What When a Dive Goes Wrong? Dealing with Panic Underwater



Like this video? Click on the like buttons. Thx! ;-)
Sponsored by

What do you do when a dive goes wrong? Instructor Rudi Baert explains what panic is, and how to deal with it.


26-12-2015 -  by Kevin Van der Straeten

Comments

Sign in here to place a comment 





Transcript

What do you do when a dive goes wrong? Instructor RudiBaert explains what panic is, and how to deal with it.

 

Hi Rudi, welcome to our studio.  

 

Hello Kevin.  

 

Today's topic is how to deal with crisis situations under water. And then the first thing that pops up is: panic. But what exactly is panic?  

 

Well, first of all panic is one of the most common causes of drowning. Practically 60-65% of drownings are caused by panic underwater. What is panic? That was the basic question. Well, panic is essentially caused by stress-hormones, a very common mechanism in the human body. It's very common. Everybody knows the phenomenon.  

 

The flight-or-fight-reaction.  

 

Exactly, exactly. That is caused by stress- hormones: adrenaline and cortisol. When a human being is confronted with a situation that seems dangerous, that is perceived as dangerous...  

 

That can be a difference.  

 

That can be a difference. Then stress-hormones are produced. And that's a matter of seconds, milliseconds even. Cortisol and adrenaline. They increase breathing, they increase heart-rate, they nearly shut down human functions, that are not critical in a dangerous situation. Such as: the reasoning centres of the brain. Everything is done by reflexes at that time.  

 

But under water that sounds a bit dangerous.  

 

It can be dangerous. It could be dangerous above the water, but it is a lot less dangerous above the water, because who cares when the heart rate goes up and your breathing goes faster, but under water there are some complications. Which means that your regulator has a limited capacity, because it's a mechanism, it is not unlimited. When your breathing is going up, it could seem as if your regulator is failing, because it's not giving enough air. Together with a slight claustrophobic effect, of the mask and the regulator, and the fact of being under water, that could very easily lead to a quick panic. What happens then: you come into a spiral that causes drowning, because you try to breathe faster and faster. People even take out the regulator.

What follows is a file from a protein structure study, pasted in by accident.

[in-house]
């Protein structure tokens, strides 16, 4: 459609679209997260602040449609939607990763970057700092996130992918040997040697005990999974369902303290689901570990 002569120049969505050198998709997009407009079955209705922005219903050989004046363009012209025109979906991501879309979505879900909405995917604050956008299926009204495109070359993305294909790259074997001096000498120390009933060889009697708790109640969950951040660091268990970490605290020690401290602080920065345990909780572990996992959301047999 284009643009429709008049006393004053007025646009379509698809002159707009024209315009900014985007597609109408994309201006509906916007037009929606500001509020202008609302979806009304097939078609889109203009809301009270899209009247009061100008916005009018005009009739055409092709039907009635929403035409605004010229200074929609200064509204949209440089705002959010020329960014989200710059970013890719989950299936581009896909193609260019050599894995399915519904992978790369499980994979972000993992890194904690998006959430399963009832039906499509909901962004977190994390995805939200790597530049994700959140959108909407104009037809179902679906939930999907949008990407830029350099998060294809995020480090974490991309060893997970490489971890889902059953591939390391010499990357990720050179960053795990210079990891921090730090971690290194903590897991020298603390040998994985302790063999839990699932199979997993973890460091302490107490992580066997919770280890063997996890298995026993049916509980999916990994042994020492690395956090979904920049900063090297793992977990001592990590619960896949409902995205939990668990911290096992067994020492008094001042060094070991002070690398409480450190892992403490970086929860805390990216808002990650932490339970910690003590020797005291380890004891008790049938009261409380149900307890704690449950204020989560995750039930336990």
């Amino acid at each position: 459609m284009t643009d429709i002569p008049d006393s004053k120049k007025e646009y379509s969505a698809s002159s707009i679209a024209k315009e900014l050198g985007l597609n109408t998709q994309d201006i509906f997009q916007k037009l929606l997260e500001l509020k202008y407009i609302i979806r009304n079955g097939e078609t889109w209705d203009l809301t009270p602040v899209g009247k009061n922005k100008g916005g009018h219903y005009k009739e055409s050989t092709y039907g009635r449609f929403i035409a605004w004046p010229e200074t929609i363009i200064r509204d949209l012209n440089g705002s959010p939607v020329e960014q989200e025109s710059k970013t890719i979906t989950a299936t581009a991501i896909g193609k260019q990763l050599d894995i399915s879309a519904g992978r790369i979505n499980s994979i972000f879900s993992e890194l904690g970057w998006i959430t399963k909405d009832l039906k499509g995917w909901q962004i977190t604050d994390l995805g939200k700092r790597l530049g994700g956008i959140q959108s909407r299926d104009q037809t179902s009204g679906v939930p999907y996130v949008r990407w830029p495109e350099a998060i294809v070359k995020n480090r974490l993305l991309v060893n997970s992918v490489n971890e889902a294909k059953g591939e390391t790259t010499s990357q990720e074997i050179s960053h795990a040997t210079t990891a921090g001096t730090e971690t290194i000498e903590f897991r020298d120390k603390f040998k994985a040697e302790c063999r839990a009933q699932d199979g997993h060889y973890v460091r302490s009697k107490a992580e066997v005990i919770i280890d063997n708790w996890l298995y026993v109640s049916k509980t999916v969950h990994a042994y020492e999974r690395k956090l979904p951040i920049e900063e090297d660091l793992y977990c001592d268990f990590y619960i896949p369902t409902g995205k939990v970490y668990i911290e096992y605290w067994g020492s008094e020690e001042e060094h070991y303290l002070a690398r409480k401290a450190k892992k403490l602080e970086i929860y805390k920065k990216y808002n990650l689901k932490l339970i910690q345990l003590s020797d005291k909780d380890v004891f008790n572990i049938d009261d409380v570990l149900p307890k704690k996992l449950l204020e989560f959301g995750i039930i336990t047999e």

That's not a good idea.  

 

That's a very bad idea, of course. That's a very bad idea. Because they get the feeling that it's not functioning anymore. And sometimes in a reflex they try to get to the surface as quickly as possible, which is very often a bad idea as well, as you well know.  

 

But what can you do to prevent panicking?  

 

On the prevention-side, there are two words popping up: Experience and training. Experience of course comes with the number of dives, or even the months and years that you're diving. Because you run into different kinds of situations, you learn from these situations, you learn to distinguish between what is really dangerous and what is less dangerous. Of course you run into some near-misses. From these situations you learn where your limits are, and you learn when you need to abort a dive. Sometimes it's very wise to abort a dive, even when there is no dangerous situation imminent. Because something is going wrong, for instance... Let's say you forgot your auxiliary regulator, your second regulator. You simply forgot it at home. While preparing for the dive, you discuss this with your buddy: "well, I have my auxiliary, no problem. Let's go diving." All of a sudden there is one of the two computers failing.  

 

That is not a direct risk but...